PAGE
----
Our family moved to Denver in June 2015. Within two months of our arrival, I was introduced to Liz Wolfson, the co-founder of GALS. I toured GALS with Liz and fell in love with the school. Our daughter was about to start first grade, so I had to wait a bit to become a GALS parent. In the meantime, I served as a volunteer for the school, attended fundraisers, and did whatever I could to stay connected.
In 2020, our daughter started as a sixth-grader, and we’re so glad we chose GALS. Why? Because GALS is the school for girls and young women in Denver. With emphasis on academics, athletics, and emotional intelligence, GALS offers students a strong foundation in everything they need to succeed. It prepares students to become the leaders we need to remake our world.
As a business woman and entrepreneur, I find GALS’ approach particularly noteworthy for future women entrepreneurs.
Centering Themselves in the Narrative
At GALS, students are given the foundational skills they need to take risks. GALS teaches students how to center themselves in the narrative, which is critical to entrepreneurial success—before you have a recognizable brand, people will hire your firm because they want to work with you. GALS teaches young women to be credible, relatable, and vulnerable in their work, while using empathy to connect with others. These skills enable students to play their own game, which increases their chances of entrepreneurial success.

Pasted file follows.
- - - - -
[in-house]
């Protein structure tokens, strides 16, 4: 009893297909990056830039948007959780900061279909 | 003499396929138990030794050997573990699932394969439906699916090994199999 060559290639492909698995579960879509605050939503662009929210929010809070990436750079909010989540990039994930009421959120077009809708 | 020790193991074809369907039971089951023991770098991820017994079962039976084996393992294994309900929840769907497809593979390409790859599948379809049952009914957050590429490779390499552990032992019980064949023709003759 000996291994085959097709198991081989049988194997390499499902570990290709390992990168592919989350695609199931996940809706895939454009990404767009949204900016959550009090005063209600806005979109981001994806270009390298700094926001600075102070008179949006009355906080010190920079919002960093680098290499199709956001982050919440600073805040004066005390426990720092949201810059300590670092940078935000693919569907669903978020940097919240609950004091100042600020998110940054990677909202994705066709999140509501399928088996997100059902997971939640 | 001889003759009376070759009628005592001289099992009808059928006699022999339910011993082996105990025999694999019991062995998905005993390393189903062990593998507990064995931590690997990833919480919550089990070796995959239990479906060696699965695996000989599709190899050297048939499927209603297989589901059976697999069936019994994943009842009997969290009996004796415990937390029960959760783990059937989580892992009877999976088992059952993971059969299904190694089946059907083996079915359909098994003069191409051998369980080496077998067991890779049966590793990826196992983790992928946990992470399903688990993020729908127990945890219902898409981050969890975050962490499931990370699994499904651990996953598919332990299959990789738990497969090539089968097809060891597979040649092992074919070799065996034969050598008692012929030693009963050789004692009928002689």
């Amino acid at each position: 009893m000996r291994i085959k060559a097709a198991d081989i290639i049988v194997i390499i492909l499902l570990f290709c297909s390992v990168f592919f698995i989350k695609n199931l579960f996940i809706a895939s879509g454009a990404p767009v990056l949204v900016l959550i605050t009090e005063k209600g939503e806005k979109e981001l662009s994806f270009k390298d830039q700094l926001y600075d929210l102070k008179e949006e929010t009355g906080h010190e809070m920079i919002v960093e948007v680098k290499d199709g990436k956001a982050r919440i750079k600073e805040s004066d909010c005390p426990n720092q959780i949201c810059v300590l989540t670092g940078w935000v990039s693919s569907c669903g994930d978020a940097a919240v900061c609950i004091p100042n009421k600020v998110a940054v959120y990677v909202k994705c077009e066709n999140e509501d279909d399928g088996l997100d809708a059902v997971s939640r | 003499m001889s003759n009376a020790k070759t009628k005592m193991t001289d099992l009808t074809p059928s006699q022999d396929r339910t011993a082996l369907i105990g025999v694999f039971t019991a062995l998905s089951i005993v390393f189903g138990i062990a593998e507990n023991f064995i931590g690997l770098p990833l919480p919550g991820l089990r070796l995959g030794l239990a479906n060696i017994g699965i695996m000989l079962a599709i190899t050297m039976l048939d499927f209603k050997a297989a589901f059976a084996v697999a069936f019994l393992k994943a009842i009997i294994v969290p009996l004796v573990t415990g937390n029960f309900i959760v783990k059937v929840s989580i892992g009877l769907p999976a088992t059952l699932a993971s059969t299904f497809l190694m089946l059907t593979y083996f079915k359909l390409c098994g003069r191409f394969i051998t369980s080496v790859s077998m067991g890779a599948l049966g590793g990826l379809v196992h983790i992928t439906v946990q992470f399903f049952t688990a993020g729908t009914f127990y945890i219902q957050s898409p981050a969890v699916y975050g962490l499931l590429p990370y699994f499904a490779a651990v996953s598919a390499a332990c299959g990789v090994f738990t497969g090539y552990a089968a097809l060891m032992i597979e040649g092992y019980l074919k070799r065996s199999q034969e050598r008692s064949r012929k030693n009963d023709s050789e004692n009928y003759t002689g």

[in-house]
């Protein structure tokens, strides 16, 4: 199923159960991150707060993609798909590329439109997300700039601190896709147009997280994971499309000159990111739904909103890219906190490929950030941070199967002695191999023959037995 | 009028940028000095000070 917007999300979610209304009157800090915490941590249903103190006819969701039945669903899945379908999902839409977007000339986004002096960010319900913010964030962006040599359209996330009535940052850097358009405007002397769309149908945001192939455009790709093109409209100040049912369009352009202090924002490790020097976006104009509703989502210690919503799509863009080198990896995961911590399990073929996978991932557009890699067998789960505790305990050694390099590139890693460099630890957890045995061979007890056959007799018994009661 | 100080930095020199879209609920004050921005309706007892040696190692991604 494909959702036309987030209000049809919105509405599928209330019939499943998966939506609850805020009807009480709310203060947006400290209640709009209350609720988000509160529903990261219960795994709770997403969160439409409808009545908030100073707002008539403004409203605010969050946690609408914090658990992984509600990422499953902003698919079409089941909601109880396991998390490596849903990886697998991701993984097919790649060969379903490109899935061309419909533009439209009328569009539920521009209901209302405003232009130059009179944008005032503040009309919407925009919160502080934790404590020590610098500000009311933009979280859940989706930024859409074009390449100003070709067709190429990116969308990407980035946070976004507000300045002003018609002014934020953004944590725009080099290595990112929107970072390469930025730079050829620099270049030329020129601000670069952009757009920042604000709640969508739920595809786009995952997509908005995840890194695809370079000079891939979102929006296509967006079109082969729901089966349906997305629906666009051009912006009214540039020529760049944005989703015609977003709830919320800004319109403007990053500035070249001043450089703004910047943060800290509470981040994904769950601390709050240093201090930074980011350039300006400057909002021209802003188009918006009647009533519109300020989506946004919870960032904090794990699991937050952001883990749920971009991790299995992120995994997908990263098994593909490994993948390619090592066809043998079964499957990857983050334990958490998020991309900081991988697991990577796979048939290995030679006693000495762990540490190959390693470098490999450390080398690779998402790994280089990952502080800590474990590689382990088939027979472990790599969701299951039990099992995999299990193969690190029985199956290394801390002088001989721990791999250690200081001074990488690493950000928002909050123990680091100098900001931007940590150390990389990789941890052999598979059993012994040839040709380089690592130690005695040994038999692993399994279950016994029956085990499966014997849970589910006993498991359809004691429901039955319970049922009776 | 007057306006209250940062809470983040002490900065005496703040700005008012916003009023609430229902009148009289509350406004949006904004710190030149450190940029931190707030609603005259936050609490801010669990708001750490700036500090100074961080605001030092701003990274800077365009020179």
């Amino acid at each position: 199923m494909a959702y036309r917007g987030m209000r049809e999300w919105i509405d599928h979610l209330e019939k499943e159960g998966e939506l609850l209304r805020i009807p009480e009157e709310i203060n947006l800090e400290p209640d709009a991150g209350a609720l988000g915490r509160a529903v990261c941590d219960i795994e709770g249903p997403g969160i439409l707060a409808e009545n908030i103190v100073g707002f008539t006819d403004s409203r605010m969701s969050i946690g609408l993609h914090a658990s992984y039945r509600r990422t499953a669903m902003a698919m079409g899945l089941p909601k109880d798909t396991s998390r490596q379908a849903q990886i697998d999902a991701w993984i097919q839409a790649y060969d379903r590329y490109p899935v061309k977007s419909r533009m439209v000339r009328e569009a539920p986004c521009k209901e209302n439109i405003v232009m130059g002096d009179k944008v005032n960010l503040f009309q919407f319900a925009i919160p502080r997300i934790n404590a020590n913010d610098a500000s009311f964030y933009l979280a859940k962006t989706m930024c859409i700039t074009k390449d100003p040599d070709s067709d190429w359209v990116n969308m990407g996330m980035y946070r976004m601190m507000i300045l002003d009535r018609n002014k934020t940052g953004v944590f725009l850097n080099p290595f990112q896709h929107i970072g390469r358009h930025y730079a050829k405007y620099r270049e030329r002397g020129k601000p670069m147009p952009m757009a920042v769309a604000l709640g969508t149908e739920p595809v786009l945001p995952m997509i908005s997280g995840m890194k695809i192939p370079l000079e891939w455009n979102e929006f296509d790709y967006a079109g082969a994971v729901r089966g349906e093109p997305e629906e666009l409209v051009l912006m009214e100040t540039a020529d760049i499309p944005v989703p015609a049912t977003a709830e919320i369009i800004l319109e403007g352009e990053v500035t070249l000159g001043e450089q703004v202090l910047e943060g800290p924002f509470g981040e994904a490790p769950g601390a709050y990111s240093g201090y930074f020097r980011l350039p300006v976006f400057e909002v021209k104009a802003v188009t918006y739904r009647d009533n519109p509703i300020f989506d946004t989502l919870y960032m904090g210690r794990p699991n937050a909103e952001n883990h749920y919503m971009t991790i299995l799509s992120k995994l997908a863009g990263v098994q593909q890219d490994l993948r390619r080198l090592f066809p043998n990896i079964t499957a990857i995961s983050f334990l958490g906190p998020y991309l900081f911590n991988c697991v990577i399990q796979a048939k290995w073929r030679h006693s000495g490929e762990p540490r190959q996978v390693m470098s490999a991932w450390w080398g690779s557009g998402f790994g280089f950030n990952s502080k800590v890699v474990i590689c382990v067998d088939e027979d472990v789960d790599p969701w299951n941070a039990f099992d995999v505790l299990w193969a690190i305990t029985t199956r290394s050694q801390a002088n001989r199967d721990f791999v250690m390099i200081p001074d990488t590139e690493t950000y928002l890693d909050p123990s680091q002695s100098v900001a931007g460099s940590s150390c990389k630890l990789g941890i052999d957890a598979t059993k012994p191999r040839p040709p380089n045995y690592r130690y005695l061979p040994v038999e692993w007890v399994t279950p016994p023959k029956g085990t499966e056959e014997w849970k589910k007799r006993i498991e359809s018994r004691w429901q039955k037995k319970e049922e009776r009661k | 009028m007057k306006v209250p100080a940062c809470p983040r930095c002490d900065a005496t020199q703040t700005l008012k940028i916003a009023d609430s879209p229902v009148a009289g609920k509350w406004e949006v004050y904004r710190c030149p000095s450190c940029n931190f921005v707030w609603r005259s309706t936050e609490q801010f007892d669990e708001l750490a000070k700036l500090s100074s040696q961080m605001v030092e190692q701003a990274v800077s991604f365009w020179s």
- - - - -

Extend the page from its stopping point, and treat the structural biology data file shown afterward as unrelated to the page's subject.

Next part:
Who Gets to Be an Entrepreneur?
Words matter. Using the term “entrepreneur” signals that we’re starting something new, and that we’re in charge. It lets others know we have a vision and goals that stem from a personal passion, and we’re ready to do the hard work it takes to succeed.
Whether our work focuses on something we love, something we’d love to change, or something in between, entrepreneurship is about taking calculated risks, solving problems, celebrating successes, managing failures, and making money.
Why Aren’t More Women Entrepreneurs?
Concepts like “security” and “safety” form the foundation of what many girls are taught to aspire to and value, in all aspects of their lives. From when we’re young, girls and women are told to be careful more than we’re told to be brave—to “watch for danger” rather than “look for opportunity.” This often translates into women defining professional success as “getting a good job,” rather than “creating meaningful work.” This, in turn, prevents many women from pursuing entrepreneurship.
The GALS Advantage
GALS helps students embrace this idea: “I’ll take that leap off a cliff—and the person I become will catch me.”
Entrepreneurship is one of the most exhilarating leaps you can take in your professional life. Every day, GALS students are being prepared to jump—and to lead others into an economy and society that benefits us all.